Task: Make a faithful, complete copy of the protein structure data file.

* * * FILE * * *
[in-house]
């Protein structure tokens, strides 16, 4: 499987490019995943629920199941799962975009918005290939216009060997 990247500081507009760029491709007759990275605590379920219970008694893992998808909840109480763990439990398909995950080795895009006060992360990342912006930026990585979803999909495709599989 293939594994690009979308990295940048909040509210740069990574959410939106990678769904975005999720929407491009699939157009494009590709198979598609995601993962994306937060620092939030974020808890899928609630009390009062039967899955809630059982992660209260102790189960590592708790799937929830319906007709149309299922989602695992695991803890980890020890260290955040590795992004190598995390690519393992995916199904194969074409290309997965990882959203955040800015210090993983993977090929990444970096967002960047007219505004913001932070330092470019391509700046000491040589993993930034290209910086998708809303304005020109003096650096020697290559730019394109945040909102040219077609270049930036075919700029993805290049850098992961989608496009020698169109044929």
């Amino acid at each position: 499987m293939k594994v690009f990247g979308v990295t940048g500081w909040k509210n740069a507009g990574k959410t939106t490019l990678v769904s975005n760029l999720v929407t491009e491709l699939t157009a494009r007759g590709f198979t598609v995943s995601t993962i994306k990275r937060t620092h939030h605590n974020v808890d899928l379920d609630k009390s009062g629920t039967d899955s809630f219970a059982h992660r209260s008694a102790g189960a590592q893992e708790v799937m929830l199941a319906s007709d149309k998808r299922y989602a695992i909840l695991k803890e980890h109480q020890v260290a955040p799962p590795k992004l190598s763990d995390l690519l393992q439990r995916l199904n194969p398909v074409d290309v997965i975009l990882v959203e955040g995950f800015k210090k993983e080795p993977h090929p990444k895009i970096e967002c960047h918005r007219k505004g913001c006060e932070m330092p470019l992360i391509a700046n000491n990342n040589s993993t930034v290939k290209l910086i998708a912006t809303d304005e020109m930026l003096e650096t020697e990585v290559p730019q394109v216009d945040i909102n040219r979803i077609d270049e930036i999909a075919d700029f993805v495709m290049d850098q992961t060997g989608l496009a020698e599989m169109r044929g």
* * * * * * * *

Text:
[in-house]
């Protein structure tokens, strides 16, 4: 499987490019995943629920199941799962975009918005290939216009060997 990247500081507009760029491709007759990275605590379920219970008694893992998808909840109480763990439990398909995950080795895009006060992360990342912006930026990585979803999909495709599989 293939594994690009979308990295940048909040509210740069990574959410939106990678769904975005999720929407491009699939157009494009590709198979598609995601993962994306937060620092939030974020808890899928609630009390009062039967899955809630059982992660209260102790189960590592708790799937929830319906007709149309299922989602695992695991803890980890020890260290955040590795992004190598995390690519393992995916199904194969074409290309997965990882959203955040800015210090993983993977090929990444970096967002960047007219505004913001932070330092470019391509700046000491040589993993930034290209910086998708809303304005020109003096650096020697290559730019394109945040909102040219077609270049930036075919700029993805290049850098992961989608496009020698169109044929």
């Amino acid at each position: 499987m293939k594994v690009f990247g979308v990295t940048g500081w909040k509210n740069a507009g990574k959410t939106t490019l990678v769904s975005n760029l999720v929407t491009e491709l699939t157009a494009r007759g590709f198979t598609v995943s995601t993962i994306k990275r937060t620092h939030h605590n974020v808890d899928l379920d609630k009390s009062g629920t039967d899955s809630f219970a059982h992660r209260s008694a102790g189960a590592q893992e708790v799937m929830l199941a319906s007709d149309k998808r299922y989602a695992i909840l695991k803890e980890h109480q020890v260290a955040p799962p590795k992004l190598s763990d995390l690519l393992q439990r995916l199904n194969p398909v074409d290309v997965i975009l990882v959203e955040g995950f800015k210090k993983e080795p993977h090929p990444k895009i970096e967002c960047h918005r007219k505004g913001c006060e932070m330092p470019l992360i391509a700046n000491n990342n040589s993993t930034v290939k290209l910086i998708a912006t809303d304005e020109m930026l003096e650096t020697e990585v290559p730019q394109v216009d945040i909102n040219r979803i077609d270049e930036i999909a075919d700029f993805v495709m290049d850098q992961t060997g989608l496009a020698e599989m169109r044929g």